Some more updates, starting with bass:
I measured my previous design to see what kind of group delay I was getting. The speaker is tuned to 47Hz, high passed at 40Hz, with ~12dB of bass boost that makes it perfectly flat to 45Hz. Unfortunately, the speaker can reach 2 - 2.5 cycles at and below tuning. This is clearly not good, at least by the textbook definition.
EDIT: One complication is that the SMSL amp I used to power the woofers seem to have a built in bass boost. The model shows I need up to 12dB of boost, but I only applied 9dB on the miniDSP to achieve it. This might have made the group delay a lot worse as the results are a lot worse than what WinISD predicted. One explanation could be that there were a total of 5 filters used (4 on the miniDSP, 1 in the amp) to shape the bass response. Would using 4 filters instead of 1 in the miniDSP worsen the group delay? I used 4 when I could have just used 2 (boost and high pass) because I was anal on getting the bass to be literally ruler flat. However, if more filters cause more delays, I will reduce the number of filters.
That said, my subjective opinion of the bass quality is excellent. Maybe it's because I might prefer a boomier sounding bass, because I don't like the sound of many well regarded SQ subwoofers from the likes of JL, Martin Logan or Paradigm. Because of this finding, I will continue my previous plan to boost the bass flat despite the group delay problems.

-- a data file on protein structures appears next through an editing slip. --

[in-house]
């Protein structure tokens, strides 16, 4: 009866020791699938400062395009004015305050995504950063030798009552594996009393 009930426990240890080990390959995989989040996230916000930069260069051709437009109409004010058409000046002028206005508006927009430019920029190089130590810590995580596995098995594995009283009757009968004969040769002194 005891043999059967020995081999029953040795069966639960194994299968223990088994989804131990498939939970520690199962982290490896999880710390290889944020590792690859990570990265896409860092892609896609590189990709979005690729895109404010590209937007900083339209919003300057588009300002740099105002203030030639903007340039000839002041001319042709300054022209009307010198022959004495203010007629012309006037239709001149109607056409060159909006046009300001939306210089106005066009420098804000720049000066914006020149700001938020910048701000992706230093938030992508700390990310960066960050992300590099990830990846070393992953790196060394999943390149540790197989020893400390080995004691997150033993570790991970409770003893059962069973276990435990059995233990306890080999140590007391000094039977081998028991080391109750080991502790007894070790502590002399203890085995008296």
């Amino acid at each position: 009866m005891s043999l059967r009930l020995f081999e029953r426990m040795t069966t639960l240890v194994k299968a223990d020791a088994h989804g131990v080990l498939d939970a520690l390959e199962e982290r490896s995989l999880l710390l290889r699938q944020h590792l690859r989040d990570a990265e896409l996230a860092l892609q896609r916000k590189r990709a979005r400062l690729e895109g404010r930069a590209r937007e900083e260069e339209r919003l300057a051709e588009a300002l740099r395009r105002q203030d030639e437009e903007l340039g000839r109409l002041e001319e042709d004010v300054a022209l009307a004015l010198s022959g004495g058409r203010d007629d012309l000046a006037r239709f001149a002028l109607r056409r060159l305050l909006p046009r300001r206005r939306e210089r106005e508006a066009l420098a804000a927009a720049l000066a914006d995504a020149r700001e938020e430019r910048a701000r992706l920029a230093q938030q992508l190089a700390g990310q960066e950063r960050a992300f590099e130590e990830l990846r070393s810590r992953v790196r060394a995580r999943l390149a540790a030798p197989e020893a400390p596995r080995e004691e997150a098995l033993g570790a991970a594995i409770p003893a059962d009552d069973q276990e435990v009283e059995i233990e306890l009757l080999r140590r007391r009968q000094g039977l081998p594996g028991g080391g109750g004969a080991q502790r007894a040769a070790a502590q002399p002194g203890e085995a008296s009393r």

The second update is on the tweeter: Originally I switched out the Scanspeak tweeters because SME pointed out that their very low 85.9dB test bench sensitivity will hold back the performance. However, after some research, it turns out that it seems every tweeter that Medley's Musings test has 4-6dB lower sensitivity than the manufacturer's rating. Scanspeak is known to have accurate, if not conservative specs even with Klippel testing. Two other tests for two different tweeters in the same tweeter family showed that Scanspeak's sensitivity rating is actually 1dB conservative. Therefore I believe the D3004/602010 tweeter I previously used does have an honest 90dB sensitivity.
As for the Wavecor tweeter, I noticed the sensitivity rating is an average between 5-20KHz. However, the tweeter exhibits a rising top end, which means that the actual sensitivity is actually 1-2dB lower because of the lower 2-5KHz band. Therefore, the Wavecor tweeter is only at most 2dB more sensitive instead of 7dB that I previously thought. The Wavecor tweeter also has poorer off axis response partly due to the bigger Sd. The sound quality is also a gamble. The tweeter is also 10mm bigger, increasing CTC distance. Therefore, the Wavecor lost of its advantage in sensitivity and the disadvantages now overwhelm the advantages. The Scanspeak tweeter is back because it is smaller, better off axis dispersion, better sound quality, and having a protective grill.
Because the Scan is back in the game, now the question is, should I do a true Ricci style build and upgrade to the beryllium version of the tweeter? What do you guys think? The price is $120 vs $280 for each tweeter. However, I just read a measurement of the Be tweeter and the measurements and especially the distortion data is simply outstanding. It would have no problem handling the 1500Hz crossover. The tester also mentioned that besides having less sensitivity, it measures and sounds essentially the same as the $450-$520 normal sized Scanspeak beryllium tweeter as they share the same diaphragm, just a weaker motor on the small one.
The devil's advocate side of me is saying no, at ~$2500, this silly speaker is already stupid expensive and way more expensive than expected. I also want to hear the difference between the old and the new and how audible the difference between the two are when they share the same mid and tweeter, but this one will have an improved crossover, diffraction control, DSP, amp, midrange damping and construction.
Link to the Scanspeak small Be tweeter measurements
This is the distortion measured at 98dB at 1 meter, barely any distortion even at 1000Hz.